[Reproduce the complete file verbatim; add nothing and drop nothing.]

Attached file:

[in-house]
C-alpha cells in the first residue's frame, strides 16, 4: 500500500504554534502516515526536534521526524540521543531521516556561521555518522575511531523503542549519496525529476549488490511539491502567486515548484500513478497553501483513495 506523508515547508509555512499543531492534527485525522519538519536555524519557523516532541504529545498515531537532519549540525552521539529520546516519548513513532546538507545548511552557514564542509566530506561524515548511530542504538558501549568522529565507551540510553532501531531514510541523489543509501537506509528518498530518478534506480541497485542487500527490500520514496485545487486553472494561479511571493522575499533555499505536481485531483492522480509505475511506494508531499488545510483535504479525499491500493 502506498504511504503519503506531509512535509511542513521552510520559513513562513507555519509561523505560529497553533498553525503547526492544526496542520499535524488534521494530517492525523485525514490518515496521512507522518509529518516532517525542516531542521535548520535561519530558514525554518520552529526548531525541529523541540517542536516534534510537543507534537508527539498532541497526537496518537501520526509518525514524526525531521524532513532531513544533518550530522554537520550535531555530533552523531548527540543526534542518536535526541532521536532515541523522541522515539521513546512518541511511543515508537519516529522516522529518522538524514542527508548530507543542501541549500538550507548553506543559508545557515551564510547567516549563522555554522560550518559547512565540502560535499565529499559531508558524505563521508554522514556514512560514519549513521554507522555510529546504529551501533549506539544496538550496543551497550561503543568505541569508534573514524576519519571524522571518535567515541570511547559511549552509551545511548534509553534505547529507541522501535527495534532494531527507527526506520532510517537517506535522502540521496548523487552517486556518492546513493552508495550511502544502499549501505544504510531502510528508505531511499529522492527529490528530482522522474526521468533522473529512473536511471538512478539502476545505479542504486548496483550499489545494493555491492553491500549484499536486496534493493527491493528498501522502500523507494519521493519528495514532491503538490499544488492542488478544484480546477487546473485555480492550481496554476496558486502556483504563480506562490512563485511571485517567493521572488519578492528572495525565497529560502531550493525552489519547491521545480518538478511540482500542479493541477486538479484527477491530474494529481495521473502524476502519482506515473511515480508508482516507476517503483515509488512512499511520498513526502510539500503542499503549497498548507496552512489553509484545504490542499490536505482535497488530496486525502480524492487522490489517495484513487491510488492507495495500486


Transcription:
[in-house]
C-alpha cells in the first residue's frame, strides 16, 4: 500500500504554534502516515526536534521526524540521543531521516556561521555518522575511531523503542549519496525529476549488490511539491502567486515548484500513478497553501483513495 506523508515547508509555512499543531492534527485525522519538519536555524519557523516532541504529545498515531537532519549540525552521539529520546516519548513513532546538507545548511552557514564542509566530506561524515548511530542504538558501549568522529565507551540510553532501531531514510541523489543509501537506509528518498530518478534506480541497485542487500527490500520514496485545487486553472494561479511571493522575499533555499505536481485531483492522480509505475511506494508531499488545510483535504479525499491500493 502506498504511504503519503506531509512535509511542513521552510520559513513562513507555519509561523505560529497553533498553525503547526492544526496542520499535524488534521494530517492525523485525514490518515496521512507522518509529518516532517525542516531542521535548520535561519530558514525554518520552529526548531525541529523541540517542536516534534510537543507534537508527539498532541497526537496518537501520526509518525514524526525531521524532513532531513544533518550530522554537520550535531555530533552523531548527540543526534542518536535526541532521536532515541523522541522515539521513546512518541511511543515508537519516529522516522529518522538524514542527508548530507543542501541549500538550507548553506543559508545557515551564510547567516549563522555554522560550518559547512565540502560535499565529499559531508558524505563521508554522514556514512560514519549513521554507522555510529546504529551501533549506539544496538550496543551497550561503543568505541569508534573514524576519519571524522571518535567515541570511547559511549552509551545511548534509553534505547529507541522501535527495534532494531527507527526506520532510517537517506535522502540521496548523487552517486556518492546513493552508495550511502544502499549501505544504510531502510528508505531511499529522492527529490528530482522522474526521468533522473529512473536511471538512478539502476545505479542504486548496483550499489545494493555491492553491500549484499536486496534493493527491493528498501522502500523507494519521493519528495514532491503538490499544488492542488478544484480546477487546473485555480492550481496554476496558486502556483504563480506562490512563485511571485517567493521572488519578492528572495525565497529560502531550493525552489519547491521545480518538478511540482500542479493541477486538479484527477491530474494529481495521473502524476502519482506515473511515480508508482516507476517503483515509488512512499511520498513526502510539500503542499503549497498548507496552512489553509484545504490542499490536505482535497488530496486525502480524492487522490489517495484513487491510488492507495495500486